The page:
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  • Writer's picturekmbleekman

5 Exercises for Collapsing Up the Neck!

Having a photo like this is never the best look is it?!

Or one like this?!


You got a bit close, went a bit up the neck, thought you could save it but nahhhh you were gone!

Many riders especially jumping & eventing riders struggle to not collapse up their horses necks & keep control of their bodyweight. Especially on the landing of fences or if your horse is a big jumper. This can be for a number of physical reasons from a lack of lower leg stability, poor glute & leg strength, poor ankle mobility, having too much angle through your hips, lack of core strength, poor upper back strength to name a few! So the more you do to work on this the better & most of the reason for riders having this issue is down to their own movement, not your horse!


In this case, if you're struggling with collapsing any training is going to be better than nothing and it will certainly help your riding! But what we want to make sure is that the training you are doing is actually going to directly benefit and improve your riding and is specific to the strength that you need when in the saddle.


If this is you then working on your position off-horse should be an absolute definite over the winter. Now is a great time to identify your weak areas and work on improving them for next season. As you get used to working different muscles & areas of your body with different exercises you'll likely find where your strengths & weaknesses lie & then your programme can have more specificity as well as obviously considering how you feel when riding! If you know your lower leg is weak from how you feel jumping then that is something you know you need to focus on strengthening now.


These would be my go-to exercises to help you stop collapsing now & for anyone who struggles with this these will hugely help!!


1-HIP THRUSTS

Hip thrusts work to strengthen your lower body muscles through hip extension predominantly the gluteal muscles. For riders who struggle with going up the neck, it can often be because your glute muscles are weak. Our seat is the powerhouse of our movement when riding and if you don't have the strength to hold your seat in the position it should be in, then it's probably due to your glute muscles needing more strength. The hip thrust is great as by elevating your shoulders you get a greater range of motion through the hips, therefore, working the glute muscles harder. Start bodyweight & in time add weight or a bar to your hips. These give you bang for buck & should be in every riders training programme!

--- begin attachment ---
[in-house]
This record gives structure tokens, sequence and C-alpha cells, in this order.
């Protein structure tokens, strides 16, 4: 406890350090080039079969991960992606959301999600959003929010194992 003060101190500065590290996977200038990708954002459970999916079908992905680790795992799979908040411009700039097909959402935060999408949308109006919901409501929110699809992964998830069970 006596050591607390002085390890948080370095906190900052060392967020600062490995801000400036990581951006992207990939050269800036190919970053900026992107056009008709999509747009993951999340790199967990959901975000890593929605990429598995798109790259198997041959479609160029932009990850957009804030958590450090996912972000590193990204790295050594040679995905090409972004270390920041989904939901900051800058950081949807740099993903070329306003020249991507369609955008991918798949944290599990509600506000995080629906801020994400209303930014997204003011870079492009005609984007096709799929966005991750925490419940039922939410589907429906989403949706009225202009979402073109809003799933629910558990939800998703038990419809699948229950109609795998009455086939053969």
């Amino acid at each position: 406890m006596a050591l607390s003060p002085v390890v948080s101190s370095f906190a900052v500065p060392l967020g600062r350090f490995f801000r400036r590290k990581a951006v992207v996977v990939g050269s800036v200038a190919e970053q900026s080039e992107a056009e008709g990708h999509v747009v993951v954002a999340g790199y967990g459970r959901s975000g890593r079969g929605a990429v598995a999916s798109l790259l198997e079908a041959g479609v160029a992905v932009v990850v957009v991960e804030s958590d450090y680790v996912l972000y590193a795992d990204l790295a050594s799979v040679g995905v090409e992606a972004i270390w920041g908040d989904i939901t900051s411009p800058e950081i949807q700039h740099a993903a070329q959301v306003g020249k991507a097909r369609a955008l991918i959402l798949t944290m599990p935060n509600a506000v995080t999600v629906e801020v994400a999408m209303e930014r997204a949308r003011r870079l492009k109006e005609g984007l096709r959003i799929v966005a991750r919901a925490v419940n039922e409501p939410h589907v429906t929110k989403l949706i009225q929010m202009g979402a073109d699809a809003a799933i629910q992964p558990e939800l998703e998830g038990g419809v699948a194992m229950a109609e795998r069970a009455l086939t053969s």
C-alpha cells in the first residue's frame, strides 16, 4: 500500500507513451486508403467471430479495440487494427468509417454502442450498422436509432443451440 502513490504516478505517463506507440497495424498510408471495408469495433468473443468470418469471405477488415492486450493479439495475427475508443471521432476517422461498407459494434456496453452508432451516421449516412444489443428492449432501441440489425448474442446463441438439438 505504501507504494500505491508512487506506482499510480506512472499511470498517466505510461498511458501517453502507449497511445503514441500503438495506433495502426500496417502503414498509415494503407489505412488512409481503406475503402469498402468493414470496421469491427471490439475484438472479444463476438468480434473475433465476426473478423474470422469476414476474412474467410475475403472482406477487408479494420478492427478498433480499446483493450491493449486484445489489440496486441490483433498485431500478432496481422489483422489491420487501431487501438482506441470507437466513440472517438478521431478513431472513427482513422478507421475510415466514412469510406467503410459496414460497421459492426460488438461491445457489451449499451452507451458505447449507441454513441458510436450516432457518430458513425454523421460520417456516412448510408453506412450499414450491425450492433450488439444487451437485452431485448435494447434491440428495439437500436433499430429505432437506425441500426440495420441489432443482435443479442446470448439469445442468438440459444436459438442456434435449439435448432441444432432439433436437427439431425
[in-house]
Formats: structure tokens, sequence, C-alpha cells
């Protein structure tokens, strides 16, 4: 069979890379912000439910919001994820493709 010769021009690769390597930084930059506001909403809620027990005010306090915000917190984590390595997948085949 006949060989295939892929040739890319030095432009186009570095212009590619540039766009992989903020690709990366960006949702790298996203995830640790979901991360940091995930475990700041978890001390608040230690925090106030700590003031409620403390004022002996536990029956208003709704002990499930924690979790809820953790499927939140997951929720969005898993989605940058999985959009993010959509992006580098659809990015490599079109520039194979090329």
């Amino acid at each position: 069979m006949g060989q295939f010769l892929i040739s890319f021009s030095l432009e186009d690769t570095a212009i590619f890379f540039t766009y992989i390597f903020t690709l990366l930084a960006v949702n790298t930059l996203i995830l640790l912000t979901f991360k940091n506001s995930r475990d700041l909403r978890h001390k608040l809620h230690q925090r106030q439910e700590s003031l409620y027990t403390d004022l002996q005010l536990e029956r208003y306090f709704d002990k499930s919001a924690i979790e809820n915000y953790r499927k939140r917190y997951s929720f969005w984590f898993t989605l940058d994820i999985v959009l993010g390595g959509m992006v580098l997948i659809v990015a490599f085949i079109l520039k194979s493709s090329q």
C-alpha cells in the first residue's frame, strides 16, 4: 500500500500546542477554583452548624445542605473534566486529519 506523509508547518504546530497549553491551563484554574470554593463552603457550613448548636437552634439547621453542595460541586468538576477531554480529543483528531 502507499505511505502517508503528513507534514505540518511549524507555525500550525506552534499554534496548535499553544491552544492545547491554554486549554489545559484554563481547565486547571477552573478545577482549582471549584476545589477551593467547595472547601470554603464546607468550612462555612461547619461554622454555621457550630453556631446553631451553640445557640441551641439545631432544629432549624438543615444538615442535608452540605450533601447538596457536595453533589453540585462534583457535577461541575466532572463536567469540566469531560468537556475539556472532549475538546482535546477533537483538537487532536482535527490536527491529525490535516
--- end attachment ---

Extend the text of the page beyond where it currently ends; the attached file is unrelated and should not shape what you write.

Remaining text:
2-BANDED FACE PULLS

All equestrian disciplines are posterior chain dominant sports. Think about it, when you are riding does the front or the back of your body work more? You might think the front due to your core and also your thighs but actually, it's the muscles on the back of your body that do the most.


These include your core muscles, inner thighs, hamstrings, glutes muscles, lower back and upper back muscles! Sometimes we may work our big back muscles enough but it's important to also strengthen the smaller upper back muscles such as the rhomboids & trapezius. The back's role is to help protect and stabilize your spine while providing shoulder and back strength. So if your neglecting your upper back strength your not going to have a strong posterior chain or good posture.